Black sand stories: a polysemiotic and multimodal documentation of Paamese sand stories, a critically endangered tradition of Vanuatu
|Collection Status||Collection online|
|Landing Page Handle||http://hdl.handle.net/2196/6f76fcfe-93c6-428c-b0e2-2b7bf95f983d|
Summary of the collection
This collection consists of culturally enriched descriptions of Paamese used in its broad polysemiotic and multimodal context (co-speech gesture and co-speech depiction) and through a variety of cultural practices with a specific focus on the vanishing art of sand drawing. The speech, gestures, and complex geometrical drawings of sand stories, is a unique form of communication, practiced by only four sand drawers on Paama, Vanuatu.
These important mnemonic devices for local histories, indigenous cosmologies, kinship systems, and scientific knowledge have been listed as Intangible Heritage of Humanity by the UNESCO since 2008, but have never been documented in a systematic way.
The project aims at preserving these invaluable vectors of indigenous language and culture, by employing innovative techniques and providing dynamic datasets that capture the inherent polysemiotic and multimodal nature of Paamese sand storytelling.
The collection includes annotated audiovisual sand drawing performances, iPad drawing motion captures, cultural meta-comments on the sand drawing performances, kinship interviews, narratives, traditional dances and songs, cooking sessions, basket weaving performances, methodological procedures and an illustrated sand storybook.
This data is collected by Simon Devylder, principal investigator of the project in close collaboration with the Paamese communities of Paama and Port Vila.
The collection created within this project focuses on speakers of Paamese, living on the South-Pacific island of Paama, Vanuatu and in the Paamese communities of Freswota and Seaside Paama living in Port Vila, the capital of Vanuatu.
Paamese is an Oceanic language, spoken on the island of Paama in Vanuatu. There were 1364 Paamese speakers in 2009 (VNS office 2009:102), who represent 0.48% of the global Vanuatu population. The usage of Paamese undergoes substantial pressures by the three official languages of Vanuatu (Bislama, French, and English). In the present project, Paamese is documented via a diversity of cultural practices with a particular focus on sand drawings.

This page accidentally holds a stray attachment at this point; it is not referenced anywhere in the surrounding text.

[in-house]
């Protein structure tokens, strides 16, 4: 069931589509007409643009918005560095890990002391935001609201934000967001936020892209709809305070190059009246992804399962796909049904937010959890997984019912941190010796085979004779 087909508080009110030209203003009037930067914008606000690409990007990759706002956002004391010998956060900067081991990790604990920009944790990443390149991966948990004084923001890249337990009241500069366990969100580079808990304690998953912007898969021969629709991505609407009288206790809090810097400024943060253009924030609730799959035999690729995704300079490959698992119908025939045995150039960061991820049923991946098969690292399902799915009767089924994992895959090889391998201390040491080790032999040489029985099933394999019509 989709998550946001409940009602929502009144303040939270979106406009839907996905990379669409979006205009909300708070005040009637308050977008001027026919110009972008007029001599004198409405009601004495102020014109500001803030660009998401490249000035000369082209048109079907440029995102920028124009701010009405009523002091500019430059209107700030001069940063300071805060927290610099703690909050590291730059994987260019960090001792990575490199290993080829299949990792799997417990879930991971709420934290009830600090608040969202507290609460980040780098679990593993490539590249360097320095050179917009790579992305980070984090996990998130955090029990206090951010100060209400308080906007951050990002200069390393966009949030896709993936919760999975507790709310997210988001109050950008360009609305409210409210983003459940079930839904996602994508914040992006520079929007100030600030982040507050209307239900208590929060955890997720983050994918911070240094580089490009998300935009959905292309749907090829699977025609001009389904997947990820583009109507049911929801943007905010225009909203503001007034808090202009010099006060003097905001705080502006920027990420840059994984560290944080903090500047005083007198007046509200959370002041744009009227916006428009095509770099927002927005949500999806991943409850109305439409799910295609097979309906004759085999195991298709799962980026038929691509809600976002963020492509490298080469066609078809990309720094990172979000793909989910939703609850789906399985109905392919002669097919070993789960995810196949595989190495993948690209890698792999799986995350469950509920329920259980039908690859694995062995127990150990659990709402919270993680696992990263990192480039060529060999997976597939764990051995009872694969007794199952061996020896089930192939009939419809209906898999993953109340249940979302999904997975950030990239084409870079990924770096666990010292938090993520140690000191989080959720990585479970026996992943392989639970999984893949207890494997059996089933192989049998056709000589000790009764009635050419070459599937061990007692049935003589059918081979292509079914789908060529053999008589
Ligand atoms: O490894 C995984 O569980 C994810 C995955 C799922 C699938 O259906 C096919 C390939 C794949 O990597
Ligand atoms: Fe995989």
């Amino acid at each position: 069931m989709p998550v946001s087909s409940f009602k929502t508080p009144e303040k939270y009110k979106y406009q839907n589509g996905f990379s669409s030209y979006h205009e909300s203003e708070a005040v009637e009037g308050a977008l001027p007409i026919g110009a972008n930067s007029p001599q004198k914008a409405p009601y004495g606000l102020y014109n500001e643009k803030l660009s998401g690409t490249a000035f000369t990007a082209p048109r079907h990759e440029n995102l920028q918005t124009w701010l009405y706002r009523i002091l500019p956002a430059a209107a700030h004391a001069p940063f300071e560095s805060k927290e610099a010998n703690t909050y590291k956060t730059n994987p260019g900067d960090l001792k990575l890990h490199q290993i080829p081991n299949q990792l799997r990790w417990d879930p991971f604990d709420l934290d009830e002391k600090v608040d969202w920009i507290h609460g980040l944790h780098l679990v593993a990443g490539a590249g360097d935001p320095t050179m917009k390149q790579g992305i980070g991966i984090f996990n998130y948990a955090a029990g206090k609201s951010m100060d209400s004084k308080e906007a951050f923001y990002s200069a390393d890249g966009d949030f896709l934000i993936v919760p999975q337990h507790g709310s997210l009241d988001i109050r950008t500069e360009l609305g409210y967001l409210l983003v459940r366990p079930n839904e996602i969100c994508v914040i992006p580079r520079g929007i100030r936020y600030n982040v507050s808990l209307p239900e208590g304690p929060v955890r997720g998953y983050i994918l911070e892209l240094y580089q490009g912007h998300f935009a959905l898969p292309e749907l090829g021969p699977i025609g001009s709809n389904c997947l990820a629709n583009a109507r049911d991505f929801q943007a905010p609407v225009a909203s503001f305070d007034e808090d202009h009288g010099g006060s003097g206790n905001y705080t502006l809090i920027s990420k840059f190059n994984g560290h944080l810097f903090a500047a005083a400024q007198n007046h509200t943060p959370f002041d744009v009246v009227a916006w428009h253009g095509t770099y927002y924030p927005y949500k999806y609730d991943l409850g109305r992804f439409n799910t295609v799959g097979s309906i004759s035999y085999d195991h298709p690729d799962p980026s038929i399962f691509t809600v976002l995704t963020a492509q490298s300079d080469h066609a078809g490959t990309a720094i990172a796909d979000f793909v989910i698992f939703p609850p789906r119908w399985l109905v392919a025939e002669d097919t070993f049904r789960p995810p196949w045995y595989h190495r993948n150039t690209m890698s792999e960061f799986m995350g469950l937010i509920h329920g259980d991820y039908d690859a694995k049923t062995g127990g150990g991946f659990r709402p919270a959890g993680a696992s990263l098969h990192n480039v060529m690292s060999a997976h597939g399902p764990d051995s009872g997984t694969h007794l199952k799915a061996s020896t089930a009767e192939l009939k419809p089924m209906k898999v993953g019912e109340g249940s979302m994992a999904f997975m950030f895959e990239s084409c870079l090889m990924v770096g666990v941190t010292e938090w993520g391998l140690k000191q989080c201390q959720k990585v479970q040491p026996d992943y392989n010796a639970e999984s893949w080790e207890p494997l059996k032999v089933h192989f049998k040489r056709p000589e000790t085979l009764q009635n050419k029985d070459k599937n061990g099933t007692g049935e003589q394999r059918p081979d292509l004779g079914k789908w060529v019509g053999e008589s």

Vanuatu sand storytelling is a unique form of communication used in a few northern and central islands of Vanuatu that has been recognized as part of the Intangible Cultural Heritage of Humanity by the UNESCO in 2008. Sand storytelling consists of tracing complex geometrical patterns with a finger in the sand, while singing or telling a story. These stories are highly valued in Paamese society all the more than most have already been lost in the wake of the French-British colonization and of the intensive evangelization that forbade such practices considered to be witchcraft. There are only 4 sand storytellers left on Paama in 2020.
The collection includes 10.5 hours of transcribed and translated speech, 1.5 hours of glossed speech, 10 hours of segmented gesture units and nuclei. The bundles included in this collection are of the following genres:
-23 video-recorded sand drawing performances filmed from a bird-eye view perspective and wide-angle camera capturing the interaction between sand drawer and audience
-11 motion screen captured iPad drawings synchronised with spoken descriptions
-10 cultural meta-comments on sand drawing performances
– 41 kinship interviews
-10 kastom dances & songs
-1 illustrated sand storybook
-3 rope drawing sessions
-1 traditional basket weaving session
-1 traditional cooking session
-2 methodological documents: ELAN-Toolbox workflow and a gesture coding procedure
Acknowledgement and citation
To refer to any data from the collection, please cite as follows:
Devylder, Simon. 2019. Black sand stories: a polysemiotic and multimodal documentation of Paamese sand stories, a critically endangered tradition of Vanuatu. Endangered Languages Archive. Handle: http://hdl.handle.net/2196/00-0000-0000-0012-6DB9-A. Accessed on [insert date here].